Read about Seth’s discovery of a fruit crop that is nutritious, climate resilient and profitable on a small scale.
Farmable community member, Seth Pascoe, discovered sea buckthorn while trekking in the Himalayas. This simple encounter was the start of his journey as a sea buckthorn grower. Read on to learn more about Seth’s discovery of a fruit crop that is nutritious, climate resilient and profitable on a small scale.
What exactly is sea buckthorn, anyway? We asked Seth to give us a proper introduction to this little-known superfood. Seth owns and operates the Cornish Seaberry Company, a niche business producing sea buckthorn in Cornwall, UK. In addition to managing a sea buckthorn orchard, Seth has also had the prestigious opportunity to travel the world as a Nuffield Farming scholar to both research and support the advancement of seabuckthorn production.
“Sea buckthorn is a small but powerful berry. It has a neon-orange colour and unique taste that is best described as tangy and citrus-like. The fruit has two distinctly healthy characteristics: it’s very high in antioxidants and it contains omega oils. Amazingly, this little fruit contains a full complement of omega oils and is the only known fruit to contain omega 7.”
Seth’s journey to becoming a sea buckthorn producer started in an unlikely place, the base camp for Mount Everest. He was offered the berry by sherpas to ease the discomfort of altitude sickness and to his surprise, it worked. As luck would have it, Seth’s passion for adventure travel was coupled with deep knowledge of agriculture. As a certified agronomist with a BSc in Crop Production, Seth was keen to learn more about seaberries.
“I was actually on the lookout for a high value perennial crop that I could profitably grow on a relatively small area given the high cost of agricultural land in the UK”, explained Seth. “Sea buckthorn fitted the criteria nicely and as an added bonus it’s a very resilient plant, so I’m hopeful that it will withstand the variation in climate that we’re experiencing more of.”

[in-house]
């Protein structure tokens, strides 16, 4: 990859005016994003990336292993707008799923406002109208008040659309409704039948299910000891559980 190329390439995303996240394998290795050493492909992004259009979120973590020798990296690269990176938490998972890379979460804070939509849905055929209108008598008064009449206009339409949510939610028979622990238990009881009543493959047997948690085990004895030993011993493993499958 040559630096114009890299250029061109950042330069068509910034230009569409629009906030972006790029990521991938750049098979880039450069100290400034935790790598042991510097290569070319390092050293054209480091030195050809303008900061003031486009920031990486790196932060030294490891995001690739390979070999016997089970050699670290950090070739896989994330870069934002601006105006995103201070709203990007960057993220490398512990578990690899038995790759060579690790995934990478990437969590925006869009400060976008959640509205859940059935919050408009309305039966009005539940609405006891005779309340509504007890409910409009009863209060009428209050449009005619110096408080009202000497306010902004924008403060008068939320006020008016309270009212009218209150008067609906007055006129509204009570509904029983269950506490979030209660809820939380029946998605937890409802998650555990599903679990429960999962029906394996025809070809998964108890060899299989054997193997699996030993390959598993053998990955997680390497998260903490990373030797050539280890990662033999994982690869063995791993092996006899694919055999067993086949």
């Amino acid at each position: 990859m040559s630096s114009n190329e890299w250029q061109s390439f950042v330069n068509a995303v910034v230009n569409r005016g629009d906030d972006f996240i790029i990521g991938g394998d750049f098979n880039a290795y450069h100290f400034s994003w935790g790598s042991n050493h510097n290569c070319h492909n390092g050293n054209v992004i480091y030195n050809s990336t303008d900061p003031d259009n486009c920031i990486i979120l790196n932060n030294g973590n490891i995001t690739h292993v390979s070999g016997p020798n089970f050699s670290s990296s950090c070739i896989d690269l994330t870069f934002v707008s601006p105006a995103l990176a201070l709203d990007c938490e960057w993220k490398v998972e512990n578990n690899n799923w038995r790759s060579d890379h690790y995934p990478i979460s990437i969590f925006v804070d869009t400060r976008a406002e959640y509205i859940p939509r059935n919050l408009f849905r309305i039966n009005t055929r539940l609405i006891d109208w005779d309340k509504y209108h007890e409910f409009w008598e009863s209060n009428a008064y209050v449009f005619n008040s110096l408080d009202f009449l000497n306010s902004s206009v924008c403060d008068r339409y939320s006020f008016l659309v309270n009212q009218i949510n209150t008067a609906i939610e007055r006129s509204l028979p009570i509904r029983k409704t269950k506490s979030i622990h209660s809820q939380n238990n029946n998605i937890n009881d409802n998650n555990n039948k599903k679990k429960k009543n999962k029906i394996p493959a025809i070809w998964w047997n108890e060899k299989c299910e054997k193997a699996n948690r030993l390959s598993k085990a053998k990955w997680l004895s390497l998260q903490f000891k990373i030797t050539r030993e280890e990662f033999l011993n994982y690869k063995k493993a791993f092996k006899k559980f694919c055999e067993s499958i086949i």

Returning home from Everest, Seth set about planting his first 100 seaberry trees which successfully grew near his home in Cornwall. Even better, the crop has flourished without the use of any pesticides. So what’s difficult about cultivating sea buckthorn? The hardest part about seaberry as a crop is the harvesting, explains Seth.
“They are really difficult and labour intensive to harvest. We haven’t overcome it really, we’ve just learned to put up with it!”
One challenge that is getting easier at Cornish Seaberry Company, is reducing the time spent on the documentation of crop nutrition. Seth has taken advantage of the Farmable app to record the wide array of nutrition products they use on the seaberries, including seaweed, fulvic/humic acid and trace elements. The Farmable platform has been rolled out to orchards and vineyards across the UK in the past couple years and is currently supporting data management for more than 200 farming businesses from Cornwall to Cambridgeshire. You can read more about top fruit grower, Paul Seeley, piloting the app at his top fruit operation in Cambridgeshire.
Wondering how the sea buckthorn got its name? It directly translates to ‘shiny-horse’ and rumour has it that Genghis Khan knew the medicinal properties of the berries and would feed them to his horses to prepare for battle.
“As a small startup business, it’s great to have a simple, user-friendly system that we can access to manage the data related to our growing season. The fact that it’s free is an added bonus!”
The 2021 season is the seventh season for Seth and the team the Cornish Seaberry Company. The fruit itself is sold to British chefs, breweries, distilleries, chocolatiers, jam makers, skincare makers and even ice cream manufacturers! Later this year, the business hopes to produce its own brand of seaberry juice in addition to a selection of other seaberry related products.
Whether you are looking to try this new superfood for consumption or production, Seth would be happy to connect. You can reach him on social media and connect about all things seabuckthorn! @Cornishseaberry or visit their website to find out more https://www.cornishseaberry.co.uk